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"Jocelyn Burton is one of life's originals, an explosive, opinionated, bubbling being, all of which is amply reflected in her work. Everything is very exact and technically perfect. Her drawings for commissions rank as works of art in their own right. In all of this, she stands at the end of a centuries-old tradition; she is fully conversant with so many of the skills once taken for granted but which are now in danger of being lost. She also works firmly within what one might describe as the classical tradition. If that evokes in some people's minds objects which are dull and conventional you could not be wider of the mark. There's always a twist and madness to her work which makes it belong very much to the present. In her work, the past is reborn in a form that could only ever belong to the Twenty-First Century."
In 1995 Burton won the United Kingdom Jeweller Award for best design in silver.
Burton had the first piece of platinum to be hallmarked at the London Assay Office in 1973 when hallmarking for platinum was introduced under the Hallmarking Act of 1973 and platinum became a recognized metal under the Vienna Convention on the Control of the Fineness and the Hallmarking of Precious Metal Objects. This piece is at Goldsmiths’ Hall.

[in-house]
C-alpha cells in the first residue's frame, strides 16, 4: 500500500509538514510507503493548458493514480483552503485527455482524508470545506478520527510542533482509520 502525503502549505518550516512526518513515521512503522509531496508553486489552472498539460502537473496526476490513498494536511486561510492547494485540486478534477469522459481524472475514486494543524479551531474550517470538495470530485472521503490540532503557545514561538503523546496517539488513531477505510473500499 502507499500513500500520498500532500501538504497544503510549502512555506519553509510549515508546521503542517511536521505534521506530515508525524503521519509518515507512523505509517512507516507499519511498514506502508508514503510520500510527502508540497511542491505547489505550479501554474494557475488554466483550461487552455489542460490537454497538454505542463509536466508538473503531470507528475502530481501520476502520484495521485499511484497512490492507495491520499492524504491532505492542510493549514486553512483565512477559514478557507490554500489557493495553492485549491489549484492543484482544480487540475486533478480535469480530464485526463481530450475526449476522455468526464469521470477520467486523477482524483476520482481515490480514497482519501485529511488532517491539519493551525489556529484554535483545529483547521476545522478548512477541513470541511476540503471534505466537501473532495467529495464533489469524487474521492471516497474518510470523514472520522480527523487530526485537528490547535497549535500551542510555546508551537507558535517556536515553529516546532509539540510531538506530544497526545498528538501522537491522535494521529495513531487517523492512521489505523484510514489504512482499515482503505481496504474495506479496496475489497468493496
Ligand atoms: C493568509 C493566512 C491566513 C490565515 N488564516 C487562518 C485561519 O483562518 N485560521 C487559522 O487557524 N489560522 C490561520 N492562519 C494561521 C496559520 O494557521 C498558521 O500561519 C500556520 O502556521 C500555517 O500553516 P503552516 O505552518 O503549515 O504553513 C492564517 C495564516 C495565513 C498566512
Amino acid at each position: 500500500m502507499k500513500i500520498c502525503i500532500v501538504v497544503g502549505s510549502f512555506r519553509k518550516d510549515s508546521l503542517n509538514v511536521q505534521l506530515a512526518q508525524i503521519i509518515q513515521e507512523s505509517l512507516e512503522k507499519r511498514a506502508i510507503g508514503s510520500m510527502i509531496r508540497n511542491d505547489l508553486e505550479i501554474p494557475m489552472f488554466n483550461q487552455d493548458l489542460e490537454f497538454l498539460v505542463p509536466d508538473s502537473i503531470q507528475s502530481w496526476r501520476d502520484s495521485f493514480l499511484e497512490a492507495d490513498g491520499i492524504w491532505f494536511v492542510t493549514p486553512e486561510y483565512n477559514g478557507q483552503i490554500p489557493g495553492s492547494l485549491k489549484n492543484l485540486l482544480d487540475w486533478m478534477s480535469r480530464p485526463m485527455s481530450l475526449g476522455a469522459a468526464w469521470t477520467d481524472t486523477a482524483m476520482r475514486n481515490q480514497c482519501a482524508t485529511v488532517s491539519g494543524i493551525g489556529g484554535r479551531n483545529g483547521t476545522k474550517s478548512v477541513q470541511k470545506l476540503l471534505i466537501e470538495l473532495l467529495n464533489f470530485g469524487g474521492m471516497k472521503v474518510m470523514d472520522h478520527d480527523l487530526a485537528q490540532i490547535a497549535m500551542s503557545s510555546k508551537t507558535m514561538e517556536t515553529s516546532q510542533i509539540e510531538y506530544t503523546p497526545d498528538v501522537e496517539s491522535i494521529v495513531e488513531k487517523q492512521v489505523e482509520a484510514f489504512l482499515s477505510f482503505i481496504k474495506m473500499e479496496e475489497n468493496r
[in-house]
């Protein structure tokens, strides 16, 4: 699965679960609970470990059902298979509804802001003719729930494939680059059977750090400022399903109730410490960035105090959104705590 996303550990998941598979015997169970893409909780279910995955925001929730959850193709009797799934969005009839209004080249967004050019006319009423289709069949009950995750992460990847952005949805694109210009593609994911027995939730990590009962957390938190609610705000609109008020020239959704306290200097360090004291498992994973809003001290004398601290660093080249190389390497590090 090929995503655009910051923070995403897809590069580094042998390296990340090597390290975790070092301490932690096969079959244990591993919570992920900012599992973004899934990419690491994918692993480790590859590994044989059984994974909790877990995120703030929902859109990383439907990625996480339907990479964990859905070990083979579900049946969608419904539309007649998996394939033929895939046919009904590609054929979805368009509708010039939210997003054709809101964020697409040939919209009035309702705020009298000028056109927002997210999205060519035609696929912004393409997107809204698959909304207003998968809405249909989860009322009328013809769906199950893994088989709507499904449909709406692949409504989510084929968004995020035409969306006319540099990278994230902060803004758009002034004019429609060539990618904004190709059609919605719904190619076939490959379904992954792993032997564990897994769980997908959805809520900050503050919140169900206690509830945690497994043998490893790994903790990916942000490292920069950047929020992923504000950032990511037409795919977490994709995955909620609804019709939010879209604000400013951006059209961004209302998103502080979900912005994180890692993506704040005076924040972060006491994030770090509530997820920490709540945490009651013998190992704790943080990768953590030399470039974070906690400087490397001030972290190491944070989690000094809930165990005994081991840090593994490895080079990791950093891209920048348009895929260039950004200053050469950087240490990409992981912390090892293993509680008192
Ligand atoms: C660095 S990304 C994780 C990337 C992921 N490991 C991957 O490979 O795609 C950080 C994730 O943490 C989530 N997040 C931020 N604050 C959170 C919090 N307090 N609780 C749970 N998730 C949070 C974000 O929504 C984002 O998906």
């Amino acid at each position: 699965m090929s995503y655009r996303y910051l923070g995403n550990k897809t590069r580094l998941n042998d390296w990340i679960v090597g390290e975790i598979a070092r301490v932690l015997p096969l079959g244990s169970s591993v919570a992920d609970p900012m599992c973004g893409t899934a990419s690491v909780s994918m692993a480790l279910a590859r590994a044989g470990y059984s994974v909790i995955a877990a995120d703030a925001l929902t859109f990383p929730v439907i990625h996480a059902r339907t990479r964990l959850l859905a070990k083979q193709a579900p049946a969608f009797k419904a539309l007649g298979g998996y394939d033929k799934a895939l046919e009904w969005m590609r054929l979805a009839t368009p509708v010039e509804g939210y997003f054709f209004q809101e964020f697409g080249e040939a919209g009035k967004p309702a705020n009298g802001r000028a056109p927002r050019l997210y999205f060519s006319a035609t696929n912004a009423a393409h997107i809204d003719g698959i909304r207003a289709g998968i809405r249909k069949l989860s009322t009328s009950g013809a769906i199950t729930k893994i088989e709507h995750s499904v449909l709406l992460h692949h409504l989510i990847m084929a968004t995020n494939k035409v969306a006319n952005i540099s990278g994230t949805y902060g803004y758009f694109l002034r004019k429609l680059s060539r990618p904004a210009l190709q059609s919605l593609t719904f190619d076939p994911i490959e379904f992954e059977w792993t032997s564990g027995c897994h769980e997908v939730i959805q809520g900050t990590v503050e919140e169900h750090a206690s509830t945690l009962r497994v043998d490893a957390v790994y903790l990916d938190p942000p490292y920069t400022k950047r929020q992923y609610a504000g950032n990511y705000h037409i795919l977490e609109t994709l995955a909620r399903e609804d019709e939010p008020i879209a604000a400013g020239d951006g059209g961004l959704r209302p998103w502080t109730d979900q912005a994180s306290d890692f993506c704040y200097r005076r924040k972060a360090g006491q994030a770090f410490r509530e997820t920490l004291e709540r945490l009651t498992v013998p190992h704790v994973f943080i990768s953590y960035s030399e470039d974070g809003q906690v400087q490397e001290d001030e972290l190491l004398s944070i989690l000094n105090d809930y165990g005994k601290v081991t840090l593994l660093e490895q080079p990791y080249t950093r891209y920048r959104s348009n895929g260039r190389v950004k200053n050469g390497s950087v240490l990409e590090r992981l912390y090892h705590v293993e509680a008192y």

She became a freeman of the Worshipful Company of Goldsmiths in 1974.
Burton is a member of The People’s Supermarket, opened in Lamb’s Conduit Street by Arthur Potts Dawson in 2010.
Burton regularly appeared in the Channel 4 documentary of the same name in 2011.
In 2012 Jocelyn appeared on Radio 4’s midweek program for an interview, celebrating 40 years of her career.
Burton’s commissions include a silver table fountain for the Fishmongers’ Company, an 18ct gold and sapphire chain for the Butchers’ Company, an offertory salver for Lichfield Cathedral and a centerpiece commissioned by Sir Roy Strong to launch the Modern Plate collection of the Victoria and Albert Museum (where it is on permanent exhibition). Recently she has completed a set of magnificent silver wall sconces for a City financial institution and the Pataudi Trophy. This trophy was commissioned by the MCC to commemorate the 75th anniversary of India’s Test debut and was presented when the Indian cricket team toured the UK in 2007. The MCC loaned the trophy to be exhibited in November and December 2012 at Burton’s Bentley & Skinner Exhibition.
Her work features in private and public collections including, 10 Downing Street, York Minster, Longleat, St Paul’s Cathedral and the Fitzwilliam Museum, Cambridge. Apart from major commissions, Burton has created a range of domestic silver as well as jewellery using gold, silver, precious and semi-precious stones. All this work is based on her own designs – from preliminary sketches to finished colour drawings.
Sara Jocelyn Margarita Elissa Burton is a British silver and goldsmith.
Jocelyn was born in Wales in 1946 and is the daughter of RAF officer Roland (Monty) Burton. She intended to read modern languages at Cambridge but decided to train as a silversmith at Sir John Cass College in London where she studied under Jack Stapley.
In 1967 she won the De Beers International Award for the design of diamond jewelery. Three years later she set up her own studio and workshop in London. In 2003, she received the City and Guilds of London Institute Gold Medal – Prince Philip Medal.